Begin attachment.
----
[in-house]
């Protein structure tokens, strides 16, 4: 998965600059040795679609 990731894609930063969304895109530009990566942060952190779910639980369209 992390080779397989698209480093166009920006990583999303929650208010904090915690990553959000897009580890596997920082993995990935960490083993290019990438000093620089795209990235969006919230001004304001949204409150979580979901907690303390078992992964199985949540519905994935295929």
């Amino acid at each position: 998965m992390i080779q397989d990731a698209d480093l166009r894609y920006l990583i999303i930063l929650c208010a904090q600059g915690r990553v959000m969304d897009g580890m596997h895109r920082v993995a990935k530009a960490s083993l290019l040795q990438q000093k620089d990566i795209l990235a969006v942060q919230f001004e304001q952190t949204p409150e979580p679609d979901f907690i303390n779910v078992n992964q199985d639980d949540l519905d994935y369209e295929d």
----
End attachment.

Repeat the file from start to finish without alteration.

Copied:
[in-house]
């Protein structure tokens, strides 16, 4: 998965600059040795679609 990731894609930063969304895109530009990566942060952190779910639980369209 992390080779397989698209480093166009920006990583999303929650208010904090915690990553959000897009580890596997920082993995990935960490083993290019990438000093620089795209990235969006919230001004304001949204409150979580979901907690303390078992992964199985949540519905994935295929």
């Amino acid at each position: 998965m992390i080779q397989d990731a698209d480093l166009r894609y920006l990583i999303i930063l929650c208010a904090q600059g915690r990553v959000m969304d897009g580890m596997h895109r920082v993995a990935k530009a960490s083993l290019l040795q990438q000093k620089d990566i795209l990235a969006v942060q919230f001004e304001q952190t949204p409150e979580p679609d979901f907690i303390n779910v078992n992964q199985d639980d949540l519905d994935y369209e295929d």